Evolutionary developmental biology

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Evolutionary developmental biology interprets development in the light of evolution and modern genetics. It is called for short 'evo-devo'.

In On the Origin of Species (1859), Charles Darwin proposed evolution through natural selection, a theory central to modern biology. Darwin recognised the importance of embryonic development in the understanding of evolution: [1]

"We can see why characters derived from the embryo should be of equal importance with those derived from the adult, for a natural classification of course includes all ages".[2]

Ernst Haeckel (1866) proposed that "ontogeny recapitulates phylogeny", that is, the development of the embryo of every species (ontogeny) repeats the evolutionary development of that species (phylogeny).[1] Haeckel's concept explained, for example, why humans, and indeed all vertebrates, have gill slits and tails early in embryonic development. His theory has since been largely discredited.

The modern evolutionary synthesis[change | edit source]

A renewed interest in the evolution of development came after the modern evolutionary synthesis (roughly 1936 to 1947). The conventional view had been that evo-devo had little influence on the evolutionary synthesis, but the following suggests otherwise.

Gavin de Beer[change | edit source]

In Embryos and evolution (1930) Gavin de Beer stressed the importance of heterochrony, and especially paedomorphosis in evolution.[3][4][5]

According to his theories, paedomorphosis (the retention of juvenile features in the adult form) is important in evolution because juvenile tissues are relatively undifferentiated and capable of further evolution, whereas highly specialised tissues are less able to change.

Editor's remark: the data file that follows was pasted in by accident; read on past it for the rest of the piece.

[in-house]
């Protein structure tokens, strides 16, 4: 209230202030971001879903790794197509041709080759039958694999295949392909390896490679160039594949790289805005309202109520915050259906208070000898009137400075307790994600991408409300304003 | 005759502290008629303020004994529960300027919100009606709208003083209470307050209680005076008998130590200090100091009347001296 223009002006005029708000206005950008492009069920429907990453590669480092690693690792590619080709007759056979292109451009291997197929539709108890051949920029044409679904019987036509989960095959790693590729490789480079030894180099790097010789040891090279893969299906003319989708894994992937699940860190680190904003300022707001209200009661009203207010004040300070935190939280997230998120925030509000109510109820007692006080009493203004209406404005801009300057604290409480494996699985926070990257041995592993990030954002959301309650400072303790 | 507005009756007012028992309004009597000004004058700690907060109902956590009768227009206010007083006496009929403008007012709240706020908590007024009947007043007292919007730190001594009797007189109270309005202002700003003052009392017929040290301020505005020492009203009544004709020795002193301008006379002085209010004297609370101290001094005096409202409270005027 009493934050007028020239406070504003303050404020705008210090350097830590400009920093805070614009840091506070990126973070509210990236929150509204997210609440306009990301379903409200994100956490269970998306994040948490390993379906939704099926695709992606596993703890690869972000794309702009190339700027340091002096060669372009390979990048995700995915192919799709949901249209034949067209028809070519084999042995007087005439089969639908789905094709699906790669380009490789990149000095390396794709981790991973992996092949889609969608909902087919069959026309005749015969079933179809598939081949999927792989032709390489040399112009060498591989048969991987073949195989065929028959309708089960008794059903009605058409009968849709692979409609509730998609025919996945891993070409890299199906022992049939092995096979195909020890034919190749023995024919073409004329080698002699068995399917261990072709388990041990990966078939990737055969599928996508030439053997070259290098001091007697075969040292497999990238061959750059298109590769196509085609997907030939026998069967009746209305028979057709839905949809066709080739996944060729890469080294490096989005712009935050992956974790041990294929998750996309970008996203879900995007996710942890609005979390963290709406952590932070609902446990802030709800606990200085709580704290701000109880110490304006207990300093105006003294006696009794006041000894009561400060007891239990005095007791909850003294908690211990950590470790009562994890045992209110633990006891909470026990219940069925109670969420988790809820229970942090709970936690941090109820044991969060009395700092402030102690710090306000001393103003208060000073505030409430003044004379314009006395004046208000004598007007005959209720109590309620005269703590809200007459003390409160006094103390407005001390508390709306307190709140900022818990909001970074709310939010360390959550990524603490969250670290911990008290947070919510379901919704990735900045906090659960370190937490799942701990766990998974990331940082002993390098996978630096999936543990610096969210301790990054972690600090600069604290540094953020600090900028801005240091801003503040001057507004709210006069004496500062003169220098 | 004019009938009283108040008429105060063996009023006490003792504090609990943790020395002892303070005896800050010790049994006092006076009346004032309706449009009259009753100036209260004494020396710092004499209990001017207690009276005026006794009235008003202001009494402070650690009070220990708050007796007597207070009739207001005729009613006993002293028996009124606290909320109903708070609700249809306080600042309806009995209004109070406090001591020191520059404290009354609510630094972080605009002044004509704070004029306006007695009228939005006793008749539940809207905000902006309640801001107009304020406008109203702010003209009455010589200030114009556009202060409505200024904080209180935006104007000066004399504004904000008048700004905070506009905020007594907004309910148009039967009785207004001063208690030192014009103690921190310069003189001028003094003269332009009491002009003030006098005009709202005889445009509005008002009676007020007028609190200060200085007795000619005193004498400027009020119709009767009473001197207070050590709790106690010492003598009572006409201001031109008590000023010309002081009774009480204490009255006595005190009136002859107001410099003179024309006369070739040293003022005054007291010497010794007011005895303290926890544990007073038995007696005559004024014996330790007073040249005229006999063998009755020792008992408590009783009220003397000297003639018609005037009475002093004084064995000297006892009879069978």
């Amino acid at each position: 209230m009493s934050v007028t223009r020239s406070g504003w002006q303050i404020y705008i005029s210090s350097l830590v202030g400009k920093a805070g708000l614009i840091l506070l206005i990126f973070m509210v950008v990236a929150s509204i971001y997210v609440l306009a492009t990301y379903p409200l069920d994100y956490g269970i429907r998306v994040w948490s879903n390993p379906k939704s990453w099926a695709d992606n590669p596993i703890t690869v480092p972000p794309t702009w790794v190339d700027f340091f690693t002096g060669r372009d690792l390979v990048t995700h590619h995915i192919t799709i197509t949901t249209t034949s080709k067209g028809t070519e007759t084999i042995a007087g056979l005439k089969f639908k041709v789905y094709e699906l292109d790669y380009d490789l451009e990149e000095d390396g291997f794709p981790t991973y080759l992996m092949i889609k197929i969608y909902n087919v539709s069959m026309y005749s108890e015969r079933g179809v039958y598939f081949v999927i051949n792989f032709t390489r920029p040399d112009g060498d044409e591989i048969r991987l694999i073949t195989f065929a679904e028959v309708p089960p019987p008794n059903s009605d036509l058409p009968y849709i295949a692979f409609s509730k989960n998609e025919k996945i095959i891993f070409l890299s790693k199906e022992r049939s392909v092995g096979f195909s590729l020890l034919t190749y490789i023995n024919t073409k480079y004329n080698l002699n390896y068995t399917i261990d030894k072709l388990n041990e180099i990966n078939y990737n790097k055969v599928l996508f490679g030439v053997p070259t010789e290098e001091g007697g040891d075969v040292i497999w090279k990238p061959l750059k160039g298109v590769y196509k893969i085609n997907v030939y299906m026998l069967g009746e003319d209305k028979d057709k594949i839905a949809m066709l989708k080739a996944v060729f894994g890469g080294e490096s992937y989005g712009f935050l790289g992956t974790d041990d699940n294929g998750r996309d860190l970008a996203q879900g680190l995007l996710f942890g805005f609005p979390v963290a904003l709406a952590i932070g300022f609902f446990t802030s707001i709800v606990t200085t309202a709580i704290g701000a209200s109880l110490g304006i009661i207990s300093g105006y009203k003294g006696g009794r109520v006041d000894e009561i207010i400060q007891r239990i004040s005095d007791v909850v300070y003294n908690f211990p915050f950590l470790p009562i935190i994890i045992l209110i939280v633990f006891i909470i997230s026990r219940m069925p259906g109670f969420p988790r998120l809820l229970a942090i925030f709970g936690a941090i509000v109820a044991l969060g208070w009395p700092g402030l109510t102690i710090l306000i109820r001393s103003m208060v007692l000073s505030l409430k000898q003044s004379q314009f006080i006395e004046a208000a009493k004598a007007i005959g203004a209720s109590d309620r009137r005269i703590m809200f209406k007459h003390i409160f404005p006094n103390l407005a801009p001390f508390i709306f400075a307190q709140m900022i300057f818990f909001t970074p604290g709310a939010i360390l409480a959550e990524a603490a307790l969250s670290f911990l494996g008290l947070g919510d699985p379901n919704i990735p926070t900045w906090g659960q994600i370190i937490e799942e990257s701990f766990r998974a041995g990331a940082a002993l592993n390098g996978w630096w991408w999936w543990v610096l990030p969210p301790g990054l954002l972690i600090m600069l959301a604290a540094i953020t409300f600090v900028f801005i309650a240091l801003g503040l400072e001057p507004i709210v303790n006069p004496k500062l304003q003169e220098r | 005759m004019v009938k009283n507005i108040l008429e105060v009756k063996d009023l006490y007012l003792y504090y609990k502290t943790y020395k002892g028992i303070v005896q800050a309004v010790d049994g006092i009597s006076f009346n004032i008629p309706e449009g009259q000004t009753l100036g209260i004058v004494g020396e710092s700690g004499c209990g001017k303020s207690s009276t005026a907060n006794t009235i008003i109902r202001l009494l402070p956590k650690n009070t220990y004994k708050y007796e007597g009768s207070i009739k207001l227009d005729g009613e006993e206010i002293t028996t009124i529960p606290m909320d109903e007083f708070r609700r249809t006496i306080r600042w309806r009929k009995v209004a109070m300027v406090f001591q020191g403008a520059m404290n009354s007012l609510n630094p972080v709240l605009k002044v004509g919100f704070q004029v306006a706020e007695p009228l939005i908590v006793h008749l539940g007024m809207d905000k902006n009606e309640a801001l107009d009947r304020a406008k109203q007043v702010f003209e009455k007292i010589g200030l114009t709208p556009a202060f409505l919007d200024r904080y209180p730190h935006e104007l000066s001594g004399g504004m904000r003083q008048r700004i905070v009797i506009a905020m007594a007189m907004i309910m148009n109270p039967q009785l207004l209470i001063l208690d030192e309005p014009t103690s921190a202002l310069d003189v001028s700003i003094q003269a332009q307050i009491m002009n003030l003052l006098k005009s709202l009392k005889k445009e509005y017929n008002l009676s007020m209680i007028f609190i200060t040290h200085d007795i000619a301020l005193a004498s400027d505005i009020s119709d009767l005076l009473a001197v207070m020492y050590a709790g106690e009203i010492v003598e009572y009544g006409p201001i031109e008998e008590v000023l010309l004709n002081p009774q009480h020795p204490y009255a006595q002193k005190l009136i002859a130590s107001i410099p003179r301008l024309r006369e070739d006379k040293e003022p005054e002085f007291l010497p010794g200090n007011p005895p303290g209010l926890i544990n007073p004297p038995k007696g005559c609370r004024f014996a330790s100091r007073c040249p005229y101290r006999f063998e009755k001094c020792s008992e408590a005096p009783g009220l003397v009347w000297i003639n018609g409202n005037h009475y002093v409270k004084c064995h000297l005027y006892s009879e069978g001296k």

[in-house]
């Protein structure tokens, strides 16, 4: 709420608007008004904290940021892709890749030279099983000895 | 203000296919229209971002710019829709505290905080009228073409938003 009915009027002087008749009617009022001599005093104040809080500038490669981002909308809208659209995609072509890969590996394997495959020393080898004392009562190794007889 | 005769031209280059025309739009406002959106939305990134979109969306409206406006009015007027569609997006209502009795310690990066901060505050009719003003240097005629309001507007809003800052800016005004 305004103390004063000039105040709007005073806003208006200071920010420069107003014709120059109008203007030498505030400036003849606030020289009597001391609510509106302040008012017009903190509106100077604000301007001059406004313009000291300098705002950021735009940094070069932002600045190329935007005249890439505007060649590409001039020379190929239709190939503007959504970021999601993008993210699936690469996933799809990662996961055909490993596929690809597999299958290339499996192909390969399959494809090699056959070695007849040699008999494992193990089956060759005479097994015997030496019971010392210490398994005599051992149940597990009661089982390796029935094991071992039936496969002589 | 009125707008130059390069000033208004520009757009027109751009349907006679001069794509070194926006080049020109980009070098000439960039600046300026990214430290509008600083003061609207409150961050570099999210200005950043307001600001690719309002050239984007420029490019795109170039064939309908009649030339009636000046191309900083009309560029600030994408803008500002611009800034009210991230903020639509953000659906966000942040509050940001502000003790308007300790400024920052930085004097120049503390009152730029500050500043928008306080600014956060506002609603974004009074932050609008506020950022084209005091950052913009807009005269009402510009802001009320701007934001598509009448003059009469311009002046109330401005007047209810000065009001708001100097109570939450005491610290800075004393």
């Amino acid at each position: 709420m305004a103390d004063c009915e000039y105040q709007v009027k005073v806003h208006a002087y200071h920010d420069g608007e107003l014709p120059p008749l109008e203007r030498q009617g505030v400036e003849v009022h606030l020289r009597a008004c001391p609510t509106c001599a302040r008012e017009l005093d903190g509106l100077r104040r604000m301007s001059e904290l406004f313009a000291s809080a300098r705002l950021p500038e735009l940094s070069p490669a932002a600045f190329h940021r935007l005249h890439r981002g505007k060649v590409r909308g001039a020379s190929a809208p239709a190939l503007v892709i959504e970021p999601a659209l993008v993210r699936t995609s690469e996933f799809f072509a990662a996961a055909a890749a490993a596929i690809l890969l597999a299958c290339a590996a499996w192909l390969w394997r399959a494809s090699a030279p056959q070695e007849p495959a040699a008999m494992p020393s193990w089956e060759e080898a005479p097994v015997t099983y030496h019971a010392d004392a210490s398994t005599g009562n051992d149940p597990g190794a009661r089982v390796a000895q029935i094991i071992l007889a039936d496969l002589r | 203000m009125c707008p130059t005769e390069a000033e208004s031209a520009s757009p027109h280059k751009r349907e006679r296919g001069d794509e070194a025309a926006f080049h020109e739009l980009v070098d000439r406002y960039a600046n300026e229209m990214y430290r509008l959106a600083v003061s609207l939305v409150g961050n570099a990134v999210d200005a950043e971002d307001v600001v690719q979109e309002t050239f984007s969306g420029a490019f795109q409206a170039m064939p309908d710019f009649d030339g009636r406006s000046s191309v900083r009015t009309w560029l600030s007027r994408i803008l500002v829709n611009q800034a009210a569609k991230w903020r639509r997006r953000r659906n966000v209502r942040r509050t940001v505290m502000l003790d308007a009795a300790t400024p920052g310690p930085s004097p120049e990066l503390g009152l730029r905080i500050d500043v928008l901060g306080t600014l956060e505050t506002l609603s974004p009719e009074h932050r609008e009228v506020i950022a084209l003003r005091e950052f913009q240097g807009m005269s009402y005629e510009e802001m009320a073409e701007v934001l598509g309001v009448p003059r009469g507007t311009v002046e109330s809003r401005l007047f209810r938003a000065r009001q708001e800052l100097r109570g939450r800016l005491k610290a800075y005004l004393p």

He also conceived the idea of clandestine evolution, which helped to explain the sudden changes in the fossil record which were apparently at odds with Darwin's gradualist theory of evolution.

If a novelty were to evolve gradually in an animal's juvenile form, then its development might not appear in the fossil record at all, but if the species were then to undergo neoteny, in which sexual maturity is reached while in a juvenile form, then the feature would appear suddenly in the fossil record, despite having evolved gradually.

"In a series of remarkable books that established the synthetic theory of evolution, Gavin de Beer's Embryology and evolution was the first and the shortest (1930; expanded and retitled Embryos and ancestors, 1940; 3rd ed 1958). In 116 pages de Beer brought embryology into the developing orthodoxy... for more than forty years, this book has dominated English thought on the relationship between ontogeny and phylogeny". Stephen Gould [6]p221

Stephen Jay Gould called this approach to explaining evolution as terminal addition; as if every evolutionary advance was added as new stage by reducing the duration of the older stages. The idea was based on observations of neoteny.[7] This was extended by the more general idea of heterochrony (changes in timing of development) as a mechanism for evolutionary change.[6]